Migrations to Chicago: Cultural Adaptation and the Process of Assimilation in Chicago

Nevada Montgomery, The DuSable Museum of African American History


People who migrated or immigrated to Chicago in the late 1800s and early 1900s encountered many challenges and opportunities.  Through the artwork and primary sources presented in this lesson, students will analyze how these newcomers adapted to their new environments and went through a process of assimilation that had both costs and benefits. To conclude the lesson, students will create a layered collage that depicts the processes of adaptation and/or assimilation.

Lesson Overview

Grade Levels: 9–11

Time Needed: 4–5 class periods, 40–50 minutes each

Background Needed

Students should have experience with closely analyzing a work of art. The following lesson provides a useful introduction:

The following video provides a teaching model for a deep analysis of Todros Geller’s Strange Worlds, a painting that is referenced in this lesson: https://www.youtube.com/watch?v=_5FL0MV3Sso&feature=youtu.be

Essential Questions

  • In what ways do individuals and groups adapt when they move to a new home?
  • In what ways did migrants and immigrants assimilate as they established themselves in Chicago in the late 1800s and early 1900s?

Enduring Understandings

  • For migrants and immigrants, the process of adapting to life in a new place is affected by their interactions with the dominant culture, as well as how they perceive and are perceived by the dominant culture.
  • The process of assimilation had both costs and benefits for migrants and immigrants who arrived in Chicago in the late 1800s and early 1900s.


  • Students will read closely to determine what a text says explicitly and to make logical inferences from it.
  • Students will integrate and evaluate content presented in diverse formats and media, including visually as well as in words.
  • Students will draw evidence from literary and informational texts to support analysis, reflection, and research.
  • Students will prepare for and participate effectively in a range of conversations and collaborations with diverse partners, building on others’ ideas and expressing their own clearly and persuasively.

Key Vocabulary

  • adaptation
  • assimilation
  • citizenship
  • the Great Migration
  • immigrant
  • migrant
  • naturalization
  • vendor

Standards Connections

Common Core State Standards

Anchor Standards in Reading: http://www.corestandards.org/ELA-Literacy/CCRA/R/

  • CCSS-ELA Reading Anchor Standard 1: CCSS.ELA-LITERACY.CCRA.R.1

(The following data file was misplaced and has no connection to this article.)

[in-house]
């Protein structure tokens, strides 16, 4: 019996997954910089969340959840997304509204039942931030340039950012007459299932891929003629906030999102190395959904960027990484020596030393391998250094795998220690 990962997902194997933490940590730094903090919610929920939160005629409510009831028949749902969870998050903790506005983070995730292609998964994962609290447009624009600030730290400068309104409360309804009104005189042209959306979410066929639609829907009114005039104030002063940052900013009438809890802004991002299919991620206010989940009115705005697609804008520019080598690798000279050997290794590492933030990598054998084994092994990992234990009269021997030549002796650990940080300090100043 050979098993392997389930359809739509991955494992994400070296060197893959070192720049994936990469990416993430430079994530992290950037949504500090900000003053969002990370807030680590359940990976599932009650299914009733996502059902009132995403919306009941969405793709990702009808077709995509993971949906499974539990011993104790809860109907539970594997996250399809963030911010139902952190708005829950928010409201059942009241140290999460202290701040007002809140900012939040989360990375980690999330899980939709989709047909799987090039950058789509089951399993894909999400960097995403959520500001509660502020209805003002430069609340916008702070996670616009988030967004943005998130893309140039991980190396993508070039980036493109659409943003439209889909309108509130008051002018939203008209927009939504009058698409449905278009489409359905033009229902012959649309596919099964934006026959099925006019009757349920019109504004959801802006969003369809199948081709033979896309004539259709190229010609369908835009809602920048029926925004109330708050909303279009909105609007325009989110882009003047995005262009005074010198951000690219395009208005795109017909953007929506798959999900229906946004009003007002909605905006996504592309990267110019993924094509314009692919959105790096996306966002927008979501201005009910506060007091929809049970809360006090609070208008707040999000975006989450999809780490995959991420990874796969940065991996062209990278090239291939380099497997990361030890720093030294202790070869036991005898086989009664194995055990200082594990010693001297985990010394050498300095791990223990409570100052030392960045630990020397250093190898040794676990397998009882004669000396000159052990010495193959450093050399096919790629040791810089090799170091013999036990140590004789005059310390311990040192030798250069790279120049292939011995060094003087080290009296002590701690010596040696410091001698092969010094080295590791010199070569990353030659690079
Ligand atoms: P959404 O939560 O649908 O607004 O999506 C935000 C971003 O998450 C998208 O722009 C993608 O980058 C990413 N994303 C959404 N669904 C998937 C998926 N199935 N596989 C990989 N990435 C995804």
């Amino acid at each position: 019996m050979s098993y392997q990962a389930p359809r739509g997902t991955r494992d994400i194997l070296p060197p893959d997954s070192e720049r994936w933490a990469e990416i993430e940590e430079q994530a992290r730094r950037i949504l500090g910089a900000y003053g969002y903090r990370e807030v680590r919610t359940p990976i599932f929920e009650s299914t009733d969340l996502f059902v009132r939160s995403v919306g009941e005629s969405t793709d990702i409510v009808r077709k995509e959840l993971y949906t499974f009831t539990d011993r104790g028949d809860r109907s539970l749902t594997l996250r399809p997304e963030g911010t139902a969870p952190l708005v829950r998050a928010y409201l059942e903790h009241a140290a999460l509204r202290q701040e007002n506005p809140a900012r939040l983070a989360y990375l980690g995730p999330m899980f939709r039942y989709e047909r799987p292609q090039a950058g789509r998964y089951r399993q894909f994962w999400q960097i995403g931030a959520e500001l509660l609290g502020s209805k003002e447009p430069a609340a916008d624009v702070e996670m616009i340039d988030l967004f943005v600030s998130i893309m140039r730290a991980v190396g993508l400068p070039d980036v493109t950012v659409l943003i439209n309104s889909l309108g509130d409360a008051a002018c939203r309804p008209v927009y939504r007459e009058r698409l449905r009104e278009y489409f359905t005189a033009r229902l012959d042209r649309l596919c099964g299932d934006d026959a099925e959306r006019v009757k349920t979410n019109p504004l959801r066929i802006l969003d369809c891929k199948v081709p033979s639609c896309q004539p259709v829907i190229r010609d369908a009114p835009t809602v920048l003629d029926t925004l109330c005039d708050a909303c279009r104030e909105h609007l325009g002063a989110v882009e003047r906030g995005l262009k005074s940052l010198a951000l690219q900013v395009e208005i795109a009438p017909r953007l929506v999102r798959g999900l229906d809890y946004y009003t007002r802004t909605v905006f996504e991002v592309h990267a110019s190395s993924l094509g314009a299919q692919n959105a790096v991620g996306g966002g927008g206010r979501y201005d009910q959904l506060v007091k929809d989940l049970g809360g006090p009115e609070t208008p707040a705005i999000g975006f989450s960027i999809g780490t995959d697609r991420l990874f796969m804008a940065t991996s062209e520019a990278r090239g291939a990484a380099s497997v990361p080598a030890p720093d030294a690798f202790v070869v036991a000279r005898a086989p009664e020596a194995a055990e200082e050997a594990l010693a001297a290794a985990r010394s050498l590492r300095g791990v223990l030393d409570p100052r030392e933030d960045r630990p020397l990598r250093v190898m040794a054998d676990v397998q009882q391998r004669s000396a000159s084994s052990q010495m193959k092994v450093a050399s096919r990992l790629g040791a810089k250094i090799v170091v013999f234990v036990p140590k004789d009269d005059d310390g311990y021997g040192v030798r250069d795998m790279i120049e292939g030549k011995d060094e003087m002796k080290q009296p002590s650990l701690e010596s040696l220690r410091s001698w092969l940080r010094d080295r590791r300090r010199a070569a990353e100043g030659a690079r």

• CCSS-ELA Reading Anchor Standard 7: ELA-LITERACY.CCRA.R.7

Anchor Standards in Writing: http://www.corestandards.org/ELA-Literacy/CCRA/W/

  • CCSS-ELA Writing Anchor Standard 9: CCSS.ELA-LITERACY.CCRA.W.9

Anchor Standards in Speaking and Listening: http://www.corestandards.org/ELA-Literacy/CCRA/SL/

  • CCSS-ELA Speaking and Listening Anchor Standard 1: CCSS.ELA-LITERACY.CCRA.SL.1


In the Classroom

  • magazines, newspapers, catalogs, and other sources of images for a collage
  • construction paper, glue, scissors, and markers
  • a computer with Internet access
  • an interactive whiteboard or another classroom projector

Works of Art

  • Todros Geller, Strange Worlds 
  • Jon Jones, Under the El (train)—Selling Watermelons 
  • Wallace Kirkland, Hull House Coffee Shop, Class on Naturalization, Miss Binford

Other Resources

Lesson Steps

  1. Discuss the concepts of adaptation and assimilation: Begin by asking students about their experiences with moving to a new neighborhood, town, or even a different school, and about how the move changed them. Introduce the word “adaptation” and ask students to define it (the process of changing in order to adjust to life in a new environment). Invite them to share examples of how they have adapted their behavior to adjust to new situations.

Then introduce the word “assimilation.” Explain that assimilation is the process in which people lose aspects of their home culture as they adopt the ways of the dominant culture. For example, people who move to the U.S. as children sometimes forget their home languages as they learn English. Encourage students to think of other examples of how people may assimilate, such as changing the way they dress, changing the types of food they eat, and letting go of traditions that were practiced in the home country.

Ask students if they can think of some of the positive and negative aspects of adapting and assimilating to a new environment. Record their ideas for further exploration later in the lesson.

  1. Have students analyze two works of art: Project Todros Geller’s Strange Worlds and Jon Jones’s Under the El (train)—Selling Watermelons.

Divide the class into two groups and assign each group an image. Distribute the following to each student:

Have students work with one or two others within their large group to analyze the assigned painting, answer the questions, and read the related informational text. After the groups have completed this task, have each student pair up with someone who analyzed the other painting. Tell them to introduce the artworks to each other, using their responses to the Close Analysis Questions as a guide.

  1. Compare the paintings in a class discussion: Project both paintings again and use questions like the following to guide the discussion:
  • What are the similarities between the watermelon vendors and the newspaper vendor? What are the differences?
  • What are some similarities in the colors, shapes, and style that each artist uses? What are some differences?
  • Look at the birthdate of each artist and the year that each painting was made. What does this reveal about each painting? (Note: Since Under the El (train)—Selling Watermelons wasn’t painted until 1992, it may portray the artist’s memory of a childhood scene or be an attempt to recreate the long-ago past. Strange Worlds, on the other hand, was painted in 1928 and depicts that time period.)